Give buyers the option
A better use of the seller’s money in the spirit of addressing a potential garage for resale would be to do all the leg work for your buyer.
- Get a survey, and share your survey with your potential buyers.
- Locate setback requirements and stake out where a garage can be built on the lot.
- Have plans drawn up for a garage.
This effort tells the buyer you understand and appreciate wanting a garage and have laid the groundwork and removed the guesswork for the buyer. This effort goes a very long way with buyers.
What about the kitchen?
The sellers also asked about renovating the kitchen. The kitchen finishes are a bit dated and “lived in” so to speak, but functioning just fine and most importantly the layout is perfect. My question; Do you want a new kitchen? They replied they would only be updating the kitchen for resale. Gotcha, don’t go to the expense of replacing the whole kitchen. The costs for finishes, trades, materials vary so greatly for a kitchen remodel it is hard to provide a baseline number, but here is what I can say for certain. The buyer would much rather be given a functional kitchen that needs updating with a sale price that considers this than a bright new gleaming kitchen that greatly increases the price and potentially this new kitchen doesn’t match the design choices the buyer would make and wants to make. The cost of renovating a kitchen is very high and can not be passed on fully through the sale price. Another area of poor ROI.
Of course every property is unique and questions like this depend on a lot of factors, including:
How long are you planning on staying in the house?
In this case, they want to put the home on the market in 12 – 18 months. Any major upgrades should first be enjoyed by the seller. Major upgrades just for resale are ill advised.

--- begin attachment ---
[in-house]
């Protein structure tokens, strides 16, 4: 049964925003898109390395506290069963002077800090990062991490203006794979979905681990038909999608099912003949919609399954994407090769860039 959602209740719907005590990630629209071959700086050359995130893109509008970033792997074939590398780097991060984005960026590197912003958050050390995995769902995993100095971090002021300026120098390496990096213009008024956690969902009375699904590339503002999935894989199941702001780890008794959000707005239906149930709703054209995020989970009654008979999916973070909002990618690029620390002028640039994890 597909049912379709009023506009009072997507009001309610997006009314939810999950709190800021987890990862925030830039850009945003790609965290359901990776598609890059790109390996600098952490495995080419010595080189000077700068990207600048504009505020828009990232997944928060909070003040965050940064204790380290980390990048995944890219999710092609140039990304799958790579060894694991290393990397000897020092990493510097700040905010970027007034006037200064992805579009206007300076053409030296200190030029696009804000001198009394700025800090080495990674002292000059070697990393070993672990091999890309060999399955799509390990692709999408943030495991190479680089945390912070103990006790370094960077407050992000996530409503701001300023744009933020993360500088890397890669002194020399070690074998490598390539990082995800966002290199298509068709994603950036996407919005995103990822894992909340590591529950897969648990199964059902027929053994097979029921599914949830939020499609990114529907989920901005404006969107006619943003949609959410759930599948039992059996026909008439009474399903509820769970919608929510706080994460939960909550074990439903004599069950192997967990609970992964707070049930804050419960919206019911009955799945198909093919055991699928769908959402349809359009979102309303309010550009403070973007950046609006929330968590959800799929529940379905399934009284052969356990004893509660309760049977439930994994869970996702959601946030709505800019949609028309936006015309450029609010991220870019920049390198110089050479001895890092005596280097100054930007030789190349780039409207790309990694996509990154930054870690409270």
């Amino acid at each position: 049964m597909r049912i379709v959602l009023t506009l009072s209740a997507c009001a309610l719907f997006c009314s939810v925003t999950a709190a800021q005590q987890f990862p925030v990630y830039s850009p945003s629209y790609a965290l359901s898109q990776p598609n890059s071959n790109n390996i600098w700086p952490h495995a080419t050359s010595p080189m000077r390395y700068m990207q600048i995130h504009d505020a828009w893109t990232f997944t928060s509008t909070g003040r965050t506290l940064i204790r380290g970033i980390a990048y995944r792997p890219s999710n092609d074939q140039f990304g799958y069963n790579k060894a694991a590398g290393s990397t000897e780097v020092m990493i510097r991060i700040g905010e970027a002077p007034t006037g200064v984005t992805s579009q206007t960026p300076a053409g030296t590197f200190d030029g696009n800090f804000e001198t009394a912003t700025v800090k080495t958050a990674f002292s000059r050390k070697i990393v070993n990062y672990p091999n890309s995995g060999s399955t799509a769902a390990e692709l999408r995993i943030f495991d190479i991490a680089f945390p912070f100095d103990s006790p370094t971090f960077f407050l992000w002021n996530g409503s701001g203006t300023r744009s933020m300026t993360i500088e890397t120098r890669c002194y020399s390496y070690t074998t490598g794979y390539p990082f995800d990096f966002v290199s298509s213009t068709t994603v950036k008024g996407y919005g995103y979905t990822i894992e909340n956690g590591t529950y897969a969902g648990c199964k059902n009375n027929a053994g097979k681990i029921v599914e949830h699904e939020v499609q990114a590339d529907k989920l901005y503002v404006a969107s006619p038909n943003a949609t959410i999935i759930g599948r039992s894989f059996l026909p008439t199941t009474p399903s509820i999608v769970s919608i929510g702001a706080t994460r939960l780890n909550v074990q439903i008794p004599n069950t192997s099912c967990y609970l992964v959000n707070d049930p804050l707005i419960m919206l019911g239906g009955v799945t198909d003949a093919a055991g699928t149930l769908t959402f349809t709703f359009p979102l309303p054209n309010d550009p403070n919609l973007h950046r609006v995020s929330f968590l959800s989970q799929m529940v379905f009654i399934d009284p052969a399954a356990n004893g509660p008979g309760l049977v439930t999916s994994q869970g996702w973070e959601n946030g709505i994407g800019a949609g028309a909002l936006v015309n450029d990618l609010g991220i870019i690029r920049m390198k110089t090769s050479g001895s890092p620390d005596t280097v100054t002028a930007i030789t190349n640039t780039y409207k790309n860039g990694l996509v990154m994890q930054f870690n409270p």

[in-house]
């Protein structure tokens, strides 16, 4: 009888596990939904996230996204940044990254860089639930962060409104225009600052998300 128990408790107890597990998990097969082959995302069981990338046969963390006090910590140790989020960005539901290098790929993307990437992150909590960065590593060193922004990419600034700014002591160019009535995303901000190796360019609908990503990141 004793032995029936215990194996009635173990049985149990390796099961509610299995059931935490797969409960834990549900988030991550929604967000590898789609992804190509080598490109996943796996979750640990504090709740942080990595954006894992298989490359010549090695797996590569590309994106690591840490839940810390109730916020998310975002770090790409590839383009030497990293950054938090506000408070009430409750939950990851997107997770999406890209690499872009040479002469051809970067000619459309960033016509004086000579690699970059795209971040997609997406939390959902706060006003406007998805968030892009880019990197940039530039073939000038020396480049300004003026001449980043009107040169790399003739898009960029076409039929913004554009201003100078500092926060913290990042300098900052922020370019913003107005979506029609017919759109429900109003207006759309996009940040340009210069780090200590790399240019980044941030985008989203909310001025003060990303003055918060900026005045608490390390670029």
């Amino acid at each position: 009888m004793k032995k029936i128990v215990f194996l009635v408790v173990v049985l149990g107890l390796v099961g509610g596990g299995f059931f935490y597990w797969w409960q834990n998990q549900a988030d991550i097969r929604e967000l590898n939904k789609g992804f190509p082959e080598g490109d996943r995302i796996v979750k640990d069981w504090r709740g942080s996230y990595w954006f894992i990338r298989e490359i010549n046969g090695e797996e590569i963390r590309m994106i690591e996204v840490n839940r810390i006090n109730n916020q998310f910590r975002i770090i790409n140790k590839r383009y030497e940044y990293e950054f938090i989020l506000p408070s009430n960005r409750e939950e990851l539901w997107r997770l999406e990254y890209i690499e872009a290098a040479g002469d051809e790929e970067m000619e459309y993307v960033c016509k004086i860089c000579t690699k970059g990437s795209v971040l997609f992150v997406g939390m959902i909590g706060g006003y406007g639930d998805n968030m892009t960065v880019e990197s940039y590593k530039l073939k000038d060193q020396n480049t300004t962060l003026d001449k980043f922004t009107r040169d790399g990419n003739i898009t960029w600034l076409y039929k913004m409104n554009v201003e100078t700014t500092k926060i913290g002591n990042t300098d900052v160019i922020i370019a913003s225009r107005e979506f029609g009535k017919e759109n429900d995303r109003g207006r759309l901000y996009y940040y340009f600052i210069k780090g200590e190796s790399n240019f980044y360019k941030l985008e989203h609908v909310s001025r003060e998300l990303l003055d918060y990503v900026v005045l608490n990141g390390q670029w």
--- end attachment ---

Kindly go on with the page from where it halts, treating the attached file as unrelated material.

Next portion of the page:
Where is the house located?
The house they are selling is generally in a fantastic location, on the edge of Myers Park, and has a good zip code for resale value. However the house is on a very busy street. If the location of a property is in an extraordinary location it may warrant major upgrades.
How much equity is in the home vs. how much will repairs cost?
This couple has decent equity in the home since they’ve been there for 10 years. However, major upgrades like full kitchen remodel and garage construction will eat through their equity very quickly.
After touring the house, familiarizing myself with the property, and hearing the sellers’ goals and timeline, I offered my advice.
Beyond these questions, in preparation to sell they are going to have a full home inspection, talk to a structural engineer about the deck supports, and spend their money on obvious repairs and safety issues.
There comes a point when making major upgrades would cost way more than just listing the house for a lower price. A lower price will attract more buyers. As long as they aren’t faced with major repairs or left with huge unanswered questions, they will go for it.
And of course don’t forget the staging. Check out my website to browse some of my projects.